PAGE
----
How would you know if the person sitting next to you in an AA meeting has been convicted for rape?

This might sound scary—it is. This might sound alarmist—it’s not.

There are violent rapists who have found their victims in AA.

Others have murdered women they’ve met in AA.

It’s incumbent on us to police ourselves, and the lack of organization and willingness of members to do this leads to all kinds of horrific situations.

But let’s pretend these horrible things aren’t happening—even the tamer consequences can be deadly.

Co-dependency and God

A young man has no job and no way to get to the group. He meets a woman his age with a car. They start hooking up when she drives him home. They get in a relationship and stop working the steps.

They are more focused on themselves and each other than on finding a higher power.

I can’t tell you the number of people I’ve seen get in relationships early in sobriety (and yes, this is also 13th stepping) only to end up with one or both people getting high.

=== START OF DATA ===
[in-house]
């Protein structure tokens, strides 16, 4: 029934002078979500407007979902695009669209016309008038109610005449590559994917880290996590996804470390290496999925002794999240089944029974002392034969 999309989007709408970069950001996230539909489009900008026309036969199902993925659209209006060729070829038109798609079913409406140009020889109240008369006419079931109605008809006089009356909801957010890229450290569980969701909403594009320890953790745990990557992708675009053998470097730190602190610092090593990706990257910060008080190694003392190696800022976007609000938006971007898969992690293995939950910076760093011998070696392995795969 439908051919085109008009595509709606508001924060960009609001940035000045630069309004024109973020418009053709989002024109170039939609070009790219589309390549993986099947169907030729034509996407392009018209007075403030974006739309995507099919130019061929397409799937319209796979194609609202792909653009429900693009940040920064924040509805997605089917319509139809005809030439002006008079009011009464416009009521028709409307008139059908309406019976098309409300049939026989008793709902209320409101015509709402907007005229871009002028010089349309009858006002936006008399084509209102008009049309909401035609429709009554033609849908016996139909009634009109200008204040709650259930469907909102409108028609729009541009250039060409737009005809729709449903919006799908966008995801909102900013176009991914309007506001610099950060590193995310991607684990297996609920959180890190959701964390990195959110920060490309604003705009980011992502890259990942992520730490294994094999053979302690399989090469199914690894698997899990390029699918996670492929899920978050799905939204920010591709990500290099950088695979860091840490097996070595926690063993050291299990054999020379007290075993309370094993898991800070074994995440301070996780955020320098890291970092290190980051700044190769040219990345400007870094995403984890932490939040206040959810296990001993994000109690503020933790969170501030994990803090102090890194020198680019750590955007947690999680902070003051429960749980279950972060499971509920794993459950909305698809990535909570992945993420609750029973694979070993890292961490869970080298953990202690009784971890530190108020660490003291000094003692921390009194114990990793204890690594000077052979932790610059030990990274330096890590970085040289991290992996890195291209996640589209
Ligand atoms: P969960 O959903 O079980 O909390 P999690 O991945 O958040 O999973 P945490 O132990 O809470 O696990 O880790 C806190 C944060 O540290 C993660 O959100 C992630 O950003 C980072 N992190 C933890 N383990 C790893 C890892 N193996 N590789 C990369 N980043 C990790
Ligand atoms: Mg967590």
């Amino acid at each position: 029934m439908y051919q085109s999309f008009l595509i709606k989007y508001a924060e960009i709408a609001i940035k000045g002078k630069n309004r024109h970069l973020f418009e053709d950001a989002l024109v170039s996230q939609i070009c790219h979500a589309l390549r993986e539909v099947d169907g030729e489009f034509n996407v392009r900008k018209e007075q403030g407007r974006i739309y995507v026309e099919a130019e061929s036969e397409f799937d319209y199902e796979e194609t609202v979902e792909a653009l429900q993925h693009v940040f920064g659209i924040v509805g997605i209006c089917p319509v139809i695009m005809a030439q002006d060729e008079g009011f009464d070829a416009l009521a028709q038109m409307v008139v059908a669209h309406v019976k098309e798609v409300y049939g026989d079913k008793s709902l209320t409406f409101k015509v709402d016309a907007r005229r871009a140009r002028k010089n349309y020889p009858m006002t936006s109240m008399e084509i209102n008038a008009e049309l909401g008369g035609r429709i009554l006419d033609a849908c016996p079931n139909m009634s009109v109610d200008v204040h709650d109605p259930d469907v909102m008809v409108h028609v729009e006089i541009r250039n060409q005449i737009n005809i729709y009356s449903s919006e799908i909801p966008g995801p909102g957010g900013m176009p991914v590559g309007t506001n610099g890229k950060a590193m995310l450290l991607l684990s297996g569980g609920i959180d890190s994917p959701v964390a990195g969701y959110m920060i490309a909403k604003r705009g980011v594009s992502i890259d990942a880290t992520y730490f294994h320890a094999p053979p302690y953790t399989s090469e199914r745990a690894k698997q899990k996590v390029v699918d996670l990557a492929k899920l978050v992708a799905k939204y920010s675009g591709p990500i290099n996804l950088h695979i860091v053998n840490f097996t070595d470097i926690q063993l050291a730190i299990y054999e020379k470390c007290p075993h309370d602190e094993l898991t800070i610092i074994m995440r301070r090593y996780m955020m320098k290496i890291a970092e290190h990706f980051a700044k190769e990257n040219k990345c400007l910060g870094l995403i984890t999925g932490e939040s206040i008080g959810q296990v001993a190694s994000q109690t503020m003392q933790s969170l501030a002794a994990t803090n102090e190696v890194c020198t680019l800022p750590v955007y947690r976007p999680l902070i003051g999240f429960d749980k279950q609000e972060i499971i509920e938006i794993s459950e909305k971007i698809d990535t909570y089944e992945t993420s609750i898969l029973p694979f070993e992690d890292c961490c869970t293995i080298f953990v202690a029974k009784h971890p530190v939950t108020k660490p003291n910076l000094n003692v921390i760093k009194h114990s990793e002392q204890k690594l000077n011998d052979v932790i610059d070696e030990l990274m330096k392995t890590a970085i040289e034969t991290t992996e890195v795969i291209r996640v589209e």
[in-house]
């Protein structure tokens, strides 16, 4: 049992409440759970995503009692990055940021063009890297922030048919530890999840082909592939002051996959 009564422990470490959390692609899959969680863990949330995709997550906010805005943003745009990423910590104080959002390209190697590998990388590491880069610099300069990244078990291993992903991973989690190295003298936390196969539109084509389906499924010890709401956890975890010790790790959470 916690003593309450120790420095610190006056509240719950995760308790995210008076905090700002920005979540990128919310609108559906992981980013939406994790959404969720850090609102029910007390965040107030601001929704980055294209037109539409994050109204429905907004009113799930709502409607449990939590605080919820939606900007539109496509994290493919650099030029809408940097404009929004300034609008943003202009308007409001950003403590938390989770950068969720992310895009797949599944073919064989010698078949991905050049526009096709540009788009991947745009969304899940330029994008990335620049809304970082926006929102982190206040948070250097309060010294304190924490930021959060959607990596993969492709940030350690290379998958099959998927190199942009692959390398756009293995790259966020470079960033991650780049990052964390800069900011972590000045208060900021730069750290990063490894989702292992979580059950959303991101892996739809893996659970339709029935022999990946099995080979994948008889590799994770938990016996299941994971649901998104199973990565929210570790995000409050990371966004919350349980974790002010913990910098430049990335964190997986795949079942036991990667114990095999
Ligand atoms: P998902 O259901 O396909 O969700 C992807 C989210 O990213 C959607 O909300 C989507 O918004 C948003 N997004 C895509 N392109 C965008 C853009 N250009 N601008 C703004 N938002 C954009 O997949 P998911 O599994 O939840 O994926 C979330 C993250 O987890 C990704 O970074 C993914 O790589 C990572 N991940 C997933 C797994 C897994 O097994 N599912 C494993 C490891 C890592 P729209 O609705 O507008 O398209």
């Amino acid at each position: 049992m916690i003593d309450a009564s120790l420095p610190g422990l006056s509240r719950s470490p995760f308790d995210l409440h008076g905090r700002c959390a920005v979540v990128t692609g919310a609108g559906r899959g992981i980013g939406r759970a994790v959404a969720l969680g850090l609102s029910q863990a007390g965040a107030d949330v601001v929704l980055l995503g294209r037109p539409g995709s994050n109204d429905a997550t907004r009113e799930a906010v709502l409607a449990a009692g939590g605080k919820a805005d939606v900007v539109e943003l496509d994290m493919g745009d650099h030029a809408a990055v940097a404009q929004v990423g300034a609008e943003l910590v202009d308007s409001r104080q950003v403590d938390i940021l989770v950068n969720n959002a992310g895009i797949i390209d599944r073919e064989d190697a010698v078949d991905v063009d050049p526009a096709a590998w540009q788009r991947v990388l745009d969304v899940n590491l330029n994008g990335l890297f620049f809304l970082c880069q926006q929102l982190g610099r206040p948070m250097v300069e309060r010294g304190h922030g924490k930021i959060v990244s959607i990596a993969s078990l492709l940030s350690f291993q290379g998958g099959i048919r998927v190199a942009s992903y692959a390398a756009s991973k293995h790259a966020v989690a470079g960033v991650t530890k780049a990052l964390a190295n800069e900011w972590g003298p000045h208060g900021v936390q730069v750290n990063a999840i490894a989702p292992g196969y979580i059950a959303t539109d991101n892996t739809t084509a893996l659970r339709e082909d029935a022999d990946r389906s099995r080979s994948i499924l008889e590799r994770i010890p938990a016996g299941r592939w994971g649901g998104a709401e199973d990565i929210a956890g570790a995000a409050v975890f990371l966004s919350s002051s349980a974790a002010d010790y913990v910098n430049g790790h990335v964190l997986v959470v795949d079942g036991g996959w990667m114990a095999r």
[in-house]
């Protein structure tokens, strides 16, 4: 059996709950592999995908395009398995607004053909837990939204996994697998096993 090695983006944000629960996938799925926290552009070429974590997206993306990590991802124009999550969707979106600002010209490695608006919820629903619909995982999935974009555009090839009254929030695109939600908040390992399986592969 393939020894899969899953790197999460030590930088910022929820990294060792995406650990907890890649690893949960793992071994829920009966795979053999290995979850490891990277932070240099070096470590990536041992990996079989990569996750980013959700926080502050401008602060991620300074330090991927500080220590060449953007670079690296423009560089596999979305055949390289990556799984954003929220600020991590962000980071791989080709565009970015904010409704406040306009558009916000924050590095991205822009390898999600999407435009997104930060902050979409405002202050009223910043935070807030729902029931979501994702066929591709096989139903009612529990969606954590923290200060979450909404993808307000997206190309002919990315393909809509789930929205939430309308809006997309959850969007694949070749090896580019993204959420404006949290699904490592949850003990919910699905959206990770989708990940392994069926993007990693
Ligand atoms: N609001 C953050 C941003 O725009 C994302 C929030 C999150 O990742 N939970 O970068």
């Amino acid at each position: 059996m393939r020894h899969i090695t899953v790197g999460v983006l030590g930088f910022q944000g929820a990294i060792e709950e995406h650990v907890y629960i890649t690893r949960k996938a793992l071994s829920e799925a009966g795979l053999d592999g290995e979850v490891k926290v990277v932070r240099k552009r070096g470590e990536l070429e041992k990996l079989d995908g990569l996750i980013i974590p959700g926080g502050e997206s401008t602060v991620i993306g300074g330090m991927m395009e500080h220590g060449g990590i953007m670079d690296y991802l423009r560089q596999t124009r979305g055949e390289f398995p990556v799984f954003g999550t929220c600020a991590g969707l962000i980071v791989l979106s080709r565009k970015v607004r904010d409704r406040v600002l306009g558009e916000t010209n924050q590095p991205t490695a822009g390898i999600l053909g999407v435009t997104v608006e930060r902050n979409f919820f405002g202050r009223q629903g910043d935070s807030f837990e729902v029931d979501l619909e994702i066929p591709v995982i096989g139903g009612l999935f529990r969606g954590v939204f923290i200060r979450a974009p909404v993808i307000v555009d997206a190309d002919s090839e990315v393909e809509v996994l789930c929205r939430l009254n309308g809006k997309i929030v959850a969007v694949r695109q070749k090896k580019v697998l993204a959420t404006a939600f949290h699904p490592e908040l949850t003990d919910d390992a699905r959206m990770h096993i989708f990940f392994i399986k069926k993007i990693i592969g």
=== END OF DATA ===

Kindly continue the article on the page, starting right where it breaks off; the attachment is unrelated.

What happens when someone with 2 months sober gets their heart broken?

What happens to someone who hasn’t been to meetings in 6 months because they spend all their time with their significant other?

What happens when we stop relying on a higher power and start relying on each other?

If we could stay sober through the right relationship, many of us wouldn’t need AA.

There’s a reason you hear so many people recommend not getting into a relationship early in sobriety.

Even when there’s nothing inappropriate going on it can still lead to disaster.